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Change, Social Skills AND Behaviour

A core feature of Autism Spectrum Disorder (ASD) is difficulty coping with change. Difficulty with understanding social and verbal indicators of change are also a feature of ASD. The student may perceive a “small” change or transition as significant where others do not. Examples of “small” changes a teacher might make are:

  • beginning a new unit of work,
  • updating a classroom display, or
  • seating the student at a different desk.

The anxiety and confusion arising from such change can strongly impact on a students’ ability to use appropriate language and behaviour.


Anxiety about transitions can manifest as:

  • angry outbursts,
  • shutting down and refusing to engage or participate,
  • absconding,
  • seeming impolite by bluntly asserting a need for routine,
  • attempting to control minor aspects of their environment, or
  • appearing to ignore direct instructions.


Viewing these behaviours as indicators of difficulty rather than deliberate attempts to be disruptive will assist teachers to understand and help their students. For more information on supporting students to behave appropriately, click here.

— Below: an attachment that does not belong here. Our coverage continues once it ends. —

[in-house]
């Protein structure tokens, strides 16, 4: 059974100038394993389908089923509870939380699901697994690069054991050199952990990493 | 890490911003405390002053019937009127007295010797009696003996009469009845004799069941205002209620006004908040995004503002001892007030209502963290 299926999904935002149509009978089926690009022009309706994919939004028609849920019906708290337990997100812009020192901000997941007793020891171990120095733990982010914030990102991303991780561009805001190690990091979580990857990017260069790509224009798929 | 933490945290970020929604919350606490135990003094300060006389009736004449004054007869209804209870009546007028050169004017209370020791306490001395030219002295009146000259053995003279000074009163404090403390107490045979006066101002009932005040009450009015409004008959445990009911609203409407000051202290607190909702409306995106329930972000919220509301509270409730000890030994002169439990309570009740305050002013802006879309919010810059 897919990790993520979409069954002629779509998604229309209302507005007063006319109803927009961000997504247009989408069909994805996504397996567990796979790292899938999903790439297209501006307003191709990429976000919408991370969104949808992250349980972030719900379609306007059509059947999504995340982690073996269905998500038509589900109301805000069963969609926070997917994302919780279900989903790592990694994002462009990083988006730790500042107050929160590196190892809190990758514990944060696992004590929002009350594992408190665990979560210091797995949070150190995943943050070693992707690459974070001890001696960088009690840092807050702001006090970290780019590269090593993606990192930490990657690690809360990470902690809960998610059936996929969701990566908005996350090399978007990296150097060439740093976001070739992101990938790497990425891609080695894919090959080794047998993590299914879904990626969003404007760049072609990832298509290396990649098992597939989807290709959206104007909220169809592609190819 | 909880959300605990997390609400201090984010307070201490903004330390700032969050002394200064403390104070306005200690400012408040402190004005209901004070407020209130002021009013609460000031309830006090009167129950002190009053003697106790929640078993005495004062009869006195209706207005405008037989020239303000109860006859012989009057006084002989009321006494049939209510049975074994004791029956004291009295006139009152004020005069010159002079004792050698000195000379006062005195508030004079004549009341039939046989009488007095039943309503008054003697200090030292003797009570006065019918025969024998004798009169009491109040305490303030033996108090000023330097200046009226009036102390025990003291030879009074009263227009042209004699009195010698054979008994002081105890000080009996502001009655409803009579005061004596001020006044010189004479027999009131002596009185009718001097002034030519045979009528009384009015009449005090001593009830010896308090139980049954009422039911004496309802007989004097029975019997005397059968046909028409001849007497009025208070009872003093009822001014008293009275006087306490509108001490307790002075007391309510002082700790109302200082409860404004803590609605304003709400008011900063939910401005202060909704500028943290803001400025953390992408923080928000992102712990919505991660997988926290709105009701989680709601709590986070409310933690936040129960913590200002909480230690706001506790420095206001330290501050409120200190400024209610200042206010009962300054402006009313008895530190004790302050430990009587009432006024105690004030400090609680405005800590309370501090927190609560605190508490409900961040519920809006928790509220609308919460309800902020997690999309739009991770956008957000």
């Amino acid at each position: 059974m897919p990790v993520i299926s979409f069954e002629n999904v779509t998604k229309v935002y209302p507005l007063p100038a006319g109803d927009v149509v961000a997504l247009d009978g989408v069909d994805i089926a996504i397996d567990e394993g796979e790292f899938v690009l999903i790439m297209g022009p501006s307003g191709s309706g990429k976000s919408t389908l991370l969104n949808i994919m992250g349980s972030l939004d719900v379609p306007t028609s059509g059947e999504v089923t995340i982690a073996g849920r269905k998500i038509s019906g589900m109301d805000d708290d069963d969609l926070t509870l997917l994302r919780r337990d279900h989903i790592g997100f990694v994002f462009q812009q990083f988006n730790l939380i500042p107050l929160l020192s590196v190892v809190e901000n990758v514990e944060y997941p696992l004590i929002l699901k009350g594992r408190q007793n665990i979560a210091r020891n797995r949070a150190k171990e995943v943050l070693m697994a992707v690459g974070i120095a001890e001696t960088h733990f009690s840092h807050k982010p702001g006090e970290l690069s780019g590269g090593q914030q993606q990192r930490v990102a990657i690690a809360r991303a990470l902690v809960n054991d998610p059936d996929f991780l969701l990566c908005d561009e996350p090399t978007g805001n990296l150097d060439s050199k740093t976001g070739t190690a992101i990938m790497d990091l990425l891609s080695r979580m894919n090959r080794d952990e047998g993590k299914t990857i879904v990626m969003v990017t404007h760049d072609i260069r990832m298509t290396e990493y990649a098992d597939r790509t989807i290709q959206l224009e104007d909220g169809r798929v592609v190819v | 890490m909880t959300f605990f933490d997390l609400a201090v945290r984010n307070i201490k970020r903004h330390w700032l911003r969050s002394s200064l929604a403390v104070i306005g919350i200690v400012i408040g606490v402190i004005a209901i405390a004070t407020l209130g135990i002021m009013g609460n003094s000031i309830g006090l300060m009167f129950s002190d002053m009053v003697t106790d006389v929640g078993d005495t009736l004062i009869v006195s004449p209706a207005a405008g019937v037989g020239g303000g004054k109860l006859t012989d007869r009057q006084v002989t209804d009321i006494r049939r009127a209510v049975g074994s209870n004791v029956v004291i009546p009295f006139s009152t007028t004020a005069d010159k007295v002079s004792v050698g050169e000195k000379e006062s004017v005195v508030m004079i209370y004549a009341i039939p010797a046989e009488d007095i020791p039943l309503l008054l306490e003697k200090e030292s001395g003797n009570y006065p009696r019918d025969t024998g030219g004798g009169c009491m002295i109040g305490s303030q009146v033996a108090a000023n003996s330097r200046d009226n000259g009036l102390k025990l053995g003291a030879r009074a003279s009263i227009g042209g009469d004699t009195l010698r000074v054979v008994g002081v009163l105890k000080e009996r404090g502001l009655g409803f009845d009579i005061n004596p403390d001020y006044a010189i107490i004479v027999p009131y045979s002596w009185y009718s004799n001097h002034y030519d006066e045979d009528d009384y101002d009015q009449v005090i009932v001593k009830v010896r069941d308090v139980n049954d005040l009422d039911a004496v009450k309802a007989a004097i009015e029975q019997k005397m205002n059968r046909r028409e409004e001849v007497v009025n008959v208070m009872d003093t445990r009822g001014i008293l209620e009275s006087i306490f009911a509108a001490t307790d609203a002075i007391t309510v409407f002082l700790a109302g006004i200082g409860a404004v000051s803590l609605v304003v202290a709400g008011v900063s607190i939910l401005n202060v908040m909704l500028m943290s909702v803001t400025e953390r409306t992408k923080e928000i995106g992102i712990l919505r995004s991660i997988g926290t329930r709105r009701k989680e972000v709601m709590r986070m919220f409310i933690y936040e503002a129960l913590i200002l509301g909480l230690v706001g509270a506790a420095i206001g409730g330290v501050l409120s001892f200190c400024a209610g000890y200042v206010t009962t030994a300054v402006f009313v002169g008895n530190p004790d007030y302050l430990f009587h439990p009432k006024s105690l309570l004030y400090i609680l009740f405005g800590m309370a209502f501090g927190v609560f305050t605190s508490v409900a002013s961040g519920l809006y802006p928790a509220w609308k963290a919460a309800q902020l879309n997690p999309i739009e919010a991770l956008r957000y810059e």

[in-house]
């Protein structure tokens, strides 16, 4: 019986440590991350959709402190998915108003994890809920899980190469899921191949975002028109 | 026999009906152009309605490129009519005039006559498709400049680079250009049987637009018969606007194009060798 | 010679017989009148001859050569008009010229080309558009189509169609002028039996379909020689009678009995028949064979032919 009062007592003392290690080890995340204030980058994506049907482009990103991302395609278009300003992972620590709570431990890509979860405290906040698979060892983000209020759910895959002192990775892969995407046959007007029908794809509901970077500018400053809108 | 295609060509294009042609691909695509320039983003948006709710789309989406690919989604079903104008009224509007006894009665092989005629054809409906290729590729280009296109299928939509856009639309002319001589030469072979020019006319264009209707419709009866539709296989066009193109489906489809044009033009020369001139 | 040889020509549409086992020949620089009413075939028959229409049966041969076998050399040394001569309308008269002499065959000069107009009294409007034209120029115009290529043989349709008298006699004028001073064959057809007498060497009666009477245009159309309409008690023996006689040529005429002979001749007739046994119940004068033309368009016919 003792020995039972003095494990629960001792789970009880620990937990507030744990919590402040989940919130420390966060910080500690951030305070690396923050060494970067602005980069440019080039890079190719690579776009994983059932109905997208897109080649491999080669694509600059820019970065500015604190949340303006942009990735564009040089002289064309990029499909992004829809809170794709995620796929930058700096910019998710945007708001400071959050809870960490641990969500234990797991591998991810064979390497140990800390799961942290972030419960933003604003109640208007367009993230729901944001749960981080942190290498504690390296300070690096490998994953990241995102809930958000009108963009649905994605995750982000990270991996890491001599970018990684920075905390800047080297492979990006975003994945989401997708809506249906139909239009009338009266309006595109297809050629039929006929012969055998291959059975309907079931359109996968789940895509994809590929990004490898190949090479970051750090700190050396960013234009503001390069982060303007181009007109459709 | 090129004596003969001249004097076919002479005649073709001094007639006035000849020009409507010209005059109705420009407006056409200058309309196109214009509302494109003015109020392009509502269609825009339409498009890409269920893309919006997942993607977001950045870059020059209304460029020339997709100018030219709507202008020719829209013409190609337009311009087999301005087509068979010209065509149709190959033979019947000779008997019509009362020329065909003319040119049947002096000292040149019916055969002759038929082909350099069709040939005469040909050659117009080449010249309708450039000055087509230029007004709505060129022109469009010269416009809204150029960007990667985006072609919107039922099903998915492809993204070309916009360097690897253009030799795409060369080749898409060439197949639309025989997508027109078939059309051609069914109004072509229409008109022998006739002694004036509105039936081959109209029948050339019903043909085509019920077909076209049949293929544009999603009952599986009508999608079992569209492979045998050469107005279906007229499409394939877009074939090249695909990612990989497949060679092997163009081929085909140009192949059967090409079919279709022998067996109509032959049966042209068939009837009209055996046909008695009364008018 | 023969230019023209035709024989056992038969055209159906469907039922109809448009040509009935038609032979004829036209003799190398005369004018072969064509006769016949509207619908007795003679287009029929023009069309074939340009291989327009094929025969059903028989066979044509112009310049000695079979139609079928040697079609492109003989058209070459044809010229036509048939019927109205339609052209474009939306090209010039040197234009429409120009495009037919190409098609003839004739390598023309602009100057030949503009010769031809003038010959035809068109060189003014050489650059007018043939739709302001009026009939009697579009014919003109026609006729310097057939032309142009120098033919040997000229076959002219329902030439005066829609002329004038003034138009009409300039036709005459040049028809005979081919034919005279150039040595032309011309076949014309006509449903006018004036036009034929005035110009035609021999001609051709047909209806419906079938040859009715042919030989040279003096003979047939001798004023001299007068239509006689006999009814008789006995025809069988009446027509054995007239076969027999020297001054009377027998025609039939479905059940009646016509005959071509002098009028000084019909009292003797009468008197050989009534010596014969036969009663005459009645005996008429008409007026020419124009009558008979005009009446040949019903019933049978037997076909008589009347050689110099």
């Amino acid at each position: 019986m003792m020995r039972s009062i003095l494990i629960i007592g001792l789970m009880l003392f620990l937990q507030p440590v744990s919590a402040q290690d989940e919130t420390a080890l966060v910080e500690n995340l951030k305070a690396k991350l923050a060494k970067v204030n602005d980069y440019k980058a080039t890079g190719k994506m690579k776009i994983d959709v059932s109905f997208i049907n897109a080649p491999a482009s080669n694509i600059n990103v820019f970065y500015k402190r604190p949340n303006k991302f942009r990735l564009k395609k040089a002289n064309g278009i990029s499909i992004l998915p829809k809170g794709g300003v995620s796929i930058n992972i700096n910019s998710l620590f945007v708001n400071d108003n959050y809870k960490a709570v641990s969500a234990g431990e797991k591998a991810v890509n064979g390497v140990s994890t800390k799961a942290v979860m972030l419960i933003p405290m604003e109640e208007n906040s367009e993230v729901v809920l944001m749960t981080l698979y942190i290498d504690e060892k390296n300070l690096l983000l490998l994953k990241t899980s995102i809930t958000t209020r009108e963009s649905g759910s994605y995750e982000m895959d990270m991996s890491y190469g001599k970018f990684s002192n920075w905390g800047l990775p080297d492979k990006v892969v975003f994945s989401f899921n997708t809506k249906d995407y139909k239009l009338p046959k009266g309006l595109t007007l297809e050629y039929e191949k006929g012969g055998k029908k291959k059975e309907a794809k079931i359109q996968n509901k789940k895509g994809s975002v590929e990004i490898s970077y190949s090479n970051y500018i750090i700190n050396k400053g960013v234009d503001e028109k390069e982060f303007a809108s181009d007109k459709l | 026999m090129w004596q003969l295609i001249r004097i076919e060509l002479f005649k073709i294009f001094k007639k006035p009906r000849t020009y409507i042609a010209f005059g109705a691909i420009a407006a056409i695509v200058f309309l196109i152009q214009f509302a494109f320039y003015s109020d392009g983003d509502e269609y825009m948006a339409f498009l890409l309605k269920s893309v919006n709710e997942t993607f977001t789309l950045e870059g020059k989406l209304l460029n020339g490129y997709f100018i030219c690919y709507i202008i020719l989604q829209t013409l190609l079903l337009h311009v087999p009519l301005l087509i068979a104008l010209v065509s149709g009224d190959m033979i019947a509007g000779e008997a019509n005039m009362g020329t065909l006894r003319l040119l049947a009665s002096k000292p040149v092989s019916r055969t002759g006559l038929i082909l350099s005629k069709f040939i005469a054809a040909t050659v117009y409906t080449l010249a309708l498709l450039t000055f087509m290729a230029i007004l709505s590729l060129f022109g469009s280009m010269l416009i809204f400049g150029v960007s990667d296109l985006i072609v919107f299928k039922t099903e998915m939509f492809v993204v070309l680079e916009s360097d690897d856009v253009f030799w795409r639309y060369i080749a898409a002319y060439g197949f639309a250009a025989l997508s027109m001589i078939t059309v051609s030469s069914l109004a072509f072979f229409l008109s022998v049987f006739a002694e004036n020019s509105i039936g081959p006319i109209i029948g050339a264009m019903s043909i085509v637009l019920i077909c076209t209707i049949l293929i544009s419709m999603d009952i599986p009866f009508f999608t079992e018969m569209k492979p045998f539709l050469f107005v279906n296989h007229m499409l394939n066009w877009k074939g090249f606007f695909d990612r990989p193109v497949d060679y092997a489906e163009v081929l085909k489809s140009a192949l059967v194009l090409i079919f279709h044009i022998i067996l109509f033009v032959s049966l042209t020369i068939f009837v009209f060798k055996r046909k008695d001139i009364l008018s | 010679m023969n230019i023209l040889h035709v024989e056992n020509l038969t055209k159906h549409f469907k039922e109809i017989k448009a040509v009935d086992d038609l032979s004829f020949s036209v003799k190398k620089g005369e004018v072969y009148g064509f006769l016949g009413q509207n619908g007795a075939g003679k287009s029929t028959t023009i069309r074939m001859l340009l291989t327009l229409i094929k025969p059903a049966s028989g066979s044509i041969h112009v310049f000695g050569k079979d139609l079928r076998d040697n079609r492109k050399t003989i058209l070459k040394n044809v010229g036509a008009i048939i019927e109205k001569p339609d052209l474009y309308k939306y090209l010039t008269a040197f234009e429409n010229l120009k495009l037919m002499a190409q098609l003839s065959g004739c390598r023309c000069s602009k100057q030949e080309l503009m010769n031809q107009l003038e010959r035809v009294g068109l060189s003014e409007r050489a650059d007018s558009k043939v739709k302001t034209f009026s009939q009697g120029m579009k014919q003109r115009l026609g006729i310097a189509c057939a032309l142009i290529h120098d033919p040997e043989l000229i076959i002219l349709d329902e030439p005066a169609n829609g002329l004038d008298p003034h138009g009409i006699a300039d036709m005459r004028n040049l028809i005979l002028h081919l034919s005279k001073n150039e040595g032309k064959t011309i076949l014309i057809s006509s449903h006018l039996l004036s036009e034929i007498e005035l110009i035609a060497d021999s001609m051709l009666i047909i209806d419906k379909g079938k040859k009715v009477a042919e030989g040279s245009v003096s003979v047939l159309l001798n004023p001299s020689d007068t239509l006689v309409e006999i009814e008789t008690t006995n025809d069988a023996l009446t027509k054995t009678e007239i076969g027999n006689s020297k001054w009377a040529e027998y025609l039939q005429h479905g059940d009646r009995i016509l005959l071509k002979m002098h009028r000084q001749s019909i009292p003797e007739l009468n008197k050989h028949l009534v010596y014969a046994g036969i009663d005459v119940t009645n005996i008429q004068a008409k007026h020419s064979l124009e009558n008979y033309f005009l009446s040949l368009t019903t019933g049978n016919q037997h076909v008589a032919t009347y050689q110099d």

Many social situations are unstructured and involve small transitions. These transitions are often prompted by subtle social cues. For example, as students gather before an assembly they may notice the teacher’s body language indicating they are about to begin, and gravitate towards their seats and stop talking. The student with ASD may completely miss such social cues, which can result in confusion or anxiety.


Recess and lunchtimes are common sources of transitional disturbance for the student with ASD. These are the least structured times of the school day and in the average school involve a high level of verbal and social interaction. Click here for a range of strategies can be employed to support students during break times.